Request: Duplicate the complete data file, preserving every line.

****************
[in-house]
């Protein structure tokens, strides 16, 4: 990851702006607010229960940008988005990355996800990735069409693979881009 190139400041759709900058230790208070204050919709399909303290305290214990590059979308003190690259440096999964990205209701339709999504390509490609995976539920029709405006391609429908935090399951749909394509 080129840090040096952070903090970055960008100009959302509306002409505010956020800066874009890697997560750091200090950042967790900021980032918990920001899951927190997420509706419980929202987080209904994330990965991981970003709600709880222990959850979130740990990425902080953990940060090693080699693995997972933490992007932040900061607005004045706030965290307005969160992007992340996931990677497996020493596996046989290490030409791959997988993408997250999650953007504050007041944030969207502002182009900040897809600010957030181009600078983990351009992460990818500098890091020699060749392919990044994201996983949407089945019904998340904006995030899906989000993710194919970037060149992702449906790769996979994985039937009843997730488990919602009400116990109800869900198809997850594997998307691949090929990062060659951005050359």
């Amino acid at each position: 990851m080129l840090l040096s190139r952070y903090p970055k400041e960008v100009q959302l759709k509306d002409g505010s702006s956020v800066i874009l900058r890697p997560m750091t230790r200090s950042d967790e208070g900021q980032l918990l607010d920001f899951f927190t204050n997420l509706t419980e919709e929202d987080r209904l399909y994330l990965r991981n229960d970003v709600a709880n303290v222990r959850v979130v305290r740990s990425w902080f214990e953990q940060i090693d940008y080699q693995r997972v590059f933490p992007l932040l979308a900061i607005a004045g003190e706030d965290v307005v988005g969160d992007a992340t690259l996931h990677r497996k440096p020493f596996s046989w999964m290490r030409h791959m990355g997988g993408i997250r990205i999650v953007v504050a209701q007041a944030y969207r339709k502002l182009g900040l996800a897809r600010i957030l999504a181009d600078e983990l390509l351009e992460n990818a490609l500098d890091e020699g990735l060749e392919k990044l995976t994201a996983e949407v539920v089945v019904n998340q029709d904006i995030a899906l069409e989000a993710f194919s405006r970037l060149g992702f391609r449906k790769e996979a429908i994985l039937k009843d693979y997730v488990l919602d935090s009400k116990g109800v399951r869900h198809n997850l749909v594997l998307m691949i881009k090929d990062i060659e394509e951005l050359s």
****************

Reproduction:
[in-house]
């Protein structure tokens, strides 16, 4: 990851702006607010229960940008988005990355996800990735069409693979881009 190139400041759709900058230790208070204050919709399909303290305290214990590059979308003190690259440096999964990205209701339709999504390509490609995976539920029709405006391609429908935090399951749909394509 080129840090040096952070903090970055960008100009959302509306002409505010956020800066874009890697997560750091200090950042967790900021980032918990920001899951927190997420509706419980929202987080209904994330990965991981970003709600709880222990959850979130740990990425902080953990940060090693080699693995997972933490992007932040900061607005004045706030965290307005969160992007992340996931990677497996020493596996046989290490030409791959997988993408997250999650953007504050007041944030969207502002182009900040897809600010957030181009600078983990351009992460990818500098890091020699060749392919990044994201996983949407089945019904998340904006995030899906989000993710194919970037060149992702449906790769996979994985039937009843997730488990919602009400116990109800869900198809997850594997998307691949090929990062060659951005050359």
């Amino acid at each position: 990851m080129l840090l040096s190139r952070y903090p970055k400041e960008v100009q959302l759709k509306d002409g505010s702006s956020v800066i874009l900058r890697p997560m750091t230790r200090s950042d967790e208070g900021q980032l918990l607010d920001f899951f927190t204050n997420l509706t419980e919709e929202d987080r209904l399909y994330l990965r991981n229960d970003v709600a709880n303290v222990r959850v979130v305290r740990s990425w902080f214990e953990q940060i090693d940008y080699q693995r997972v590059f933490p992007l932040l979308a900061i607005a004045g003190e706030d965290v307005v988005g969160d992007a992340t690259l996931h990677r497996k440096p020493f596996s046989w999964m290490r030409h791959m990355g997988g993408i997250r990205i999650v953007v504050a209701q007041a944030y969207r339709k502002l182009g900040l996800a897809r600010i957030l999504a181009d600078e983990l390509l351009e992460n990818a490609l500098d890091e020699g990735l060749e392919k990044l995976t994201a996983e949407v539920v089945v019904n998340q029709d904006i995030a899906l069409e989000a993710f194919s405006r970037l060149g992702f391609r449906k790769e996979a429908i994985l039937k009843d693979y997730v488990l919602d935090s009400k116990g109800v399951r869900h198809n997850l749909v594997l998307m691949i881009k090929d990062i060659e394509e951005l050359s």